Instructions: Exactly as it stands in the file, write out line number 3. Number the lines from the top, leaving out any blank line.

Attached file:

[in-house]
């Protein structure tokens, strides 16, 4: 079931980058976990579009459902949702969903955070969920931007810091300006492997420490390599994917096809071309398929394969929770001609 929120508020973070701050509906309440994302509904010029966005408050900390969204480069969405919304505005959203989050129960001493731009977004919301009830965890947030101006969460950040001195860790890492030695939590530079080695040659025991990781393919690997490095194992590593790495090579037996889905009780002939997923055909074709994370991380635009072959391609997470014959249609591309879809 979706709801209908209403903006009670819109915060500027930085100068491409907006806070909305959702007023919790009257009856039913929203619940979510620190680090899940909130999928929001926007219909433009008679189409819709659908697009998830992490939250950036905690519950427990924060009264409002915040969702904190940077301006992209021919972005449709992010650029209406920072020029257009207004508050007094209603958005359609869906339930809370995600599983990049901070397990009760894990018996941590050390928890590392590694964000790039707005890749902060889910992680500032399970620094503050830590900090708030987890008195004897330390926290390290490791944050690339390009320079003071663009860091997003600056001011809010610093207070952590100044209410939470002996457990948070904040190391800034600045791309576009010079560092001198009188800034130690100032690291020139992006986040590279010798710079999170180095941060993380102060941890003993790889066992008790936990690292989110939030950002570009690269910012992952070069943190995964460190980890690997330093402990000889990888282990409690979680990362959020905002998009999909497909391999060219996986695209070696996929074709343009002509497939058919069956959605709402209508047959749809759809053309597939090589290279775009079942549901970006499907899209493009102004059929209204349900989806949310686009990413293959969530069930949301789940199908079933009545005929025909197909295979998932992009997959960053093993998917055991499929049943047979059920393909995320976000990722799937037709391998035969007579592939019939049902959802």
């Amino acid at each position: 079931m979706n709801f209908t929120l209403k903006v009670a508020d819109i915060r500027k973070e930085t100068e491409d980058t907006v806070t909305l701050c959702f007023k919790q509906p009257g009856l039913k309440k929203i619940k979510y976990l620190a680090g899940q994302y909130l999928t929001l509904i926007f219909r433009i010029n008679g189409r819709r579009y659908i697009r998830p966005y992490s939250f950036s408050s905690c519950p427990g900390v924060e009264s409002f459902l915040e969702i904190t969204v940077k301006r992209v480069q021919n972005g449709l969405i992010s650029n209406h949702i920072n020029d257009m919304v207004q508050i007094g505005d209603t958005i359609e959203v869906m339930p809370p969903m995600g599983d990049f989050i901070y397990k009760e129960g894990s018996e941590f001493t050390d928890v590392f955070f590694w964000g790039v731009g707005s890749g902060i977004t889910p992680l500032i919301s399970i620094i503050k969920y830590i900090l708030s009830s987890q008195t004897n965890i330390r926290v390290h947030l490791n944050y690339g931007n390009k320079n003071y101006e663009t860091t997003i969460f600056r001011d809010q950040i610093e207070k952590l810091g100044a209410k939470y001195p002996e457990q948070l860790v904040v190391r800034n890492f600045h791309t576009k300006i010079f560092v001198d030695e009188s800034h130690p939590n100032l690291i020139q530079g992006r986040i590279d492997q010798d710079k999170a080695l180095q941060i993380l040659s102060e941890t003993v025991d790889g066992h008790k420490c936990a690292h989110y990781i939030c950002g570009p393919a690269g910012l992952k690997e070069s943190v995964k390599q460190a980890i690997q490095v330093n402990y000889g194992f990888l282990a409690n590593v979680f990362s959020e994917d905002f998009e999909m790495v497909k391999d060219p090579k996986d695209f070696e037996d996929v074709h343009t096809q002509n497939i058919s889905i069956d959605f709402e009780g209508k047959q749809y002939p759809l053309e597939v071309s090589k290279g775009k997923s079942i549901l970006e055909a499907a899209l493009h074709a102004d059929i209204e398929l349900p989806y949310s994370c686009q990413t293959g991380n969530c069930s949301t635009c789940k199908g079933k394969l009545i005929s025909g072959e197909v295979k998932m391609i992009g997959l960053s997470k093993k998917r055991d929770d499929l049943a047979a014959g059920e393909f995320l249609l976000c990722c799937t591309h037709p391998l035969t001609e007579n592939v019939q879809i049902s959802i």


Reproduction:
């Amino acid at each position: 079931m979706n709801f209908t929120l209403k903006v009670a508020d819109i915060r500027k973070e930085t100068e491409d980058t907006v806070t909305l701050c959702f007023k919790q509906p009257g009856l039913k309440k929203i619940k979510y976990l620190a680090g899940q994302y909130l999928t929001l509904i926007f219909r433009i010029n008679g189409r819709r579009y659908i697009r998830p966005y992490s939250f950036s408050s905690c519950p427990g900390v924060e009264s409002f459902l915040e969702i904190t969204v940077k301006r992209v480069q021919n972005g449709l969405i992010s650029n209406h949702i920072n020029d257009m919304v207004q508050i007094g505005d209603t958005i359609e959203v869906m339930p809370p969903m995600g599983d990049f989050i901070y397990k009760e129960g894990s018996e941590f001493t050390d928890v590392f955070f590694w964000g790039v731009g707005s890749g902060i977004t889910p992680l500032i919301s399970i620094i503050k969920y830590i900090l708030s009830s987890q008195t004897n965890i330390r926290v390290h947030l490791n944050y690339g931007n390009k320079n003071y101006e663009t860091t997003i969460f600056r001011d809010q950040i610093e207070k952590l810091g100044a209410k939470y001195p002996e457990q948070l860790v904040v190391r800034n890492f600045h791309t576009k300006i010079f560092v001198d030695e009188s800034h130690p939590n100032l690291i020139q530079g992006r986040i590279d492997q010798d710079k999170a080695l180095q941060i993380l040659s102060e941890t003993v025991d790889g066992h008790k420490c936990a690292h989110y990781i939030c950002g570009p393919a690269g910012l992952k690997e070069s943190v995964k390599q460190a980890i690997q490095v330093n402990y000889g194992f990888l282990a409690n590593v979680f990362s959020e994917d905002f998009e999909m790495v497909k391999d060219p090579k996986d695209f070696e037996d996929v074709h343009t096809q002509n497939i058919s889905i069956d959605f709402e009780g209508k047959q749809y002939p759809l053309e597939v071309s090589k290279g775009k997923s079942i549901l970006e055909a499907a899209l493009h074709a102004d059929i209204e398929l349900p989806y949310s994370c686009q990413t293959g991380n969530c069930s949301t635009c789940k199908g079933k394969l009545i005929s025909g072959e197909v295979k998932m391609i992009g997959l960053s997470k093993k998917r055991d929770d499929l049943a047979a014959g059920e393909f995320l249609l976000c990722c799937t591309h037709p391998l035969t001609e007579n592939v019939q879809i049902s959802i």